Eugene V. Debs
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Eugene Victor Debs was born in Terre Haute, Indiana. The need for employment ended his schooling at age 14, when he became a fireman on a local railroad. Later he took night classes at the local business college in his spare time. Giving up his job as railroad fireman in 1874, he took up another job as a billing clerk in the wholesale grocery firm of Hulman & Cox.
1875 was a busy year for Debs. He became the founder of the local Brotherhood of Locomotive Firemen, and continued to work at Hulman & Cox. Debs used part of his salary to help the fledgling local union, and he conducted its work at night. Later in 1875 he became president of Occidental Literary Club of Terre Haute, to which he invited such famous personages as Colonel Robert Ingersoll, James Whitcomb Riley, Susan B. Anthony, and many others. Five years later he was elected the union`s national secretary-treasurer.
He was also politically active, serving as the town clerk of Terre Haute (1879-83). In 1884, Debs was elected state representative to the Indiana General Assembly as a Democrat representing Terre Haute and Vigo County. He also served in 1885.
The Convention of the Brotherhood of Locomotive Firemen in 1892 persuaded Debs to be the editor of their magazine.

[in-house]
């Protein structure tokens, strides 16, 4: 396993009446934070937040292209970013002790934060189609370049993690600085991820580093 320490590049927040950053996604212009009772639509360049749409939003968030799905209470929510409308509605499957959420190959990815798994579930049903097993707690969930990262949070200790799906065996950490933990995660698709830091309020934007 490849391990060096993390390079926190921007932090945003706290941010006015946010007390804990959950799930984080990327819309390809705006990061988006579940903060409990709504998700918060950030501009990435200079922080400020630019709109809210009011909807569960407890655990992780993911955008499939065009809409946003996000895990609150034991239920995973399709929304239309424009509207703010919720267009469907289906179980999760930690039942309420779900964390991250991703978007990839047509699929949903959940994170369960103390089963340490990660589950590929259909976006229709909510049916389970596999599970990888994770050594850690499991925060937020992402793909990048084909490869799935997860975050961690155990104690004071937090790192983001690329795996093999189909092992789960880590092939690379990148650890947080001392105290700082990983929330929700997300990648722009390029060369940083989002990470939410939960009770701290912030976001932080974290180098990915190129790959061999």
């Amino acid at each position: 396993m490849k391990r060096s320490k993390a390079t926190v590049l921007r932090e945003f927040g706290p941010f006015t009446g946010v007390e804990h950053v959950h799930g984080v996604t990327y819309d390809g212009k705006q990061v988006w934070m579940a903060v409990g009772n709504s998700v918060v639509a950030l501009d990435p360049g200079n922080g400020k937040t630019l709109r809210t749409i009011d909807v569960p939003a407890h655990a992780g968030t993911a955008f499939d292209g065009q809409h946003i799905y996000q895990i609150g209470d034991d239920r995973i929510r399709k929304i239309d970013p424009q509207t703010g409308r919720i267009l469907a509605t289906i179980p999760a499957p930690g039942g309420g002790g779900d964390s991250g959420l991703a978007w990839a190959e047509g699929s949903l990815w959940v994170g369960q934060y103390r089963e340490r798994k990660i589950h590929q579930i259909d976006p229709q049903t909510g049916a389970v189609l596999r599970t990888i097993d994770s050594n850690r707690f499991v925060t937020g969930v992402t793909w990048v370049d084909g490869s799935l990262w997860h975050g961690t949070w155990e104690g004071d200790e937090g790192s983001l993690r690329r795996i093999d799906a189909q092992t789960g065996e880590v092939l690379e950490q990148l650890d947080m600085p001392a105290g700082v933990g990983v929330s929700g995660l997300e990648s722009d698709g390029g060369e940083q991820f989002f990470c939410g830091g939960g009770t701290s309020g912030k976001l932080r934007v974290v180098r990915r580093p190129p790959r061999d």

Demonstrating a change in his organizational philosophy, Debs in 1893 became president of the American Railway Union, the first effective industrial union in the United States. The ARU made its mark in 1894 with a successful strike against the Great Northern Railway, when not a wheel moved on the railway for 18 days, until the company finally granted the union`s demands. On May 11th, 1894 the Pullman boycott and strike in Chicago began, and on July 23rd Debs and the leaders of the ARU were jailed for defying a federal injunction to return to work. In May 1895 Debs and the leaders of the ARU found themselves back in jail, but this time it was for contempt of court in connection with the Pullman strike. While in detention, Debs read widely and was deeply impressed by the writings of Karl Marx. His sentence was finished in November of that year. He emerged from prison convinced that the plight of the worker was most accurately viewed as a class struggle.
Debs supported William Jennings Bryan in the Election of 1896, but turned to socialism the following year. He was a founder of the Social Democratic Party, and later the Socialist Party of America. Debs was the Socialist presidential nominee in 1900, when he ran poorly, and 1904, when he had ran a much stronger campaign.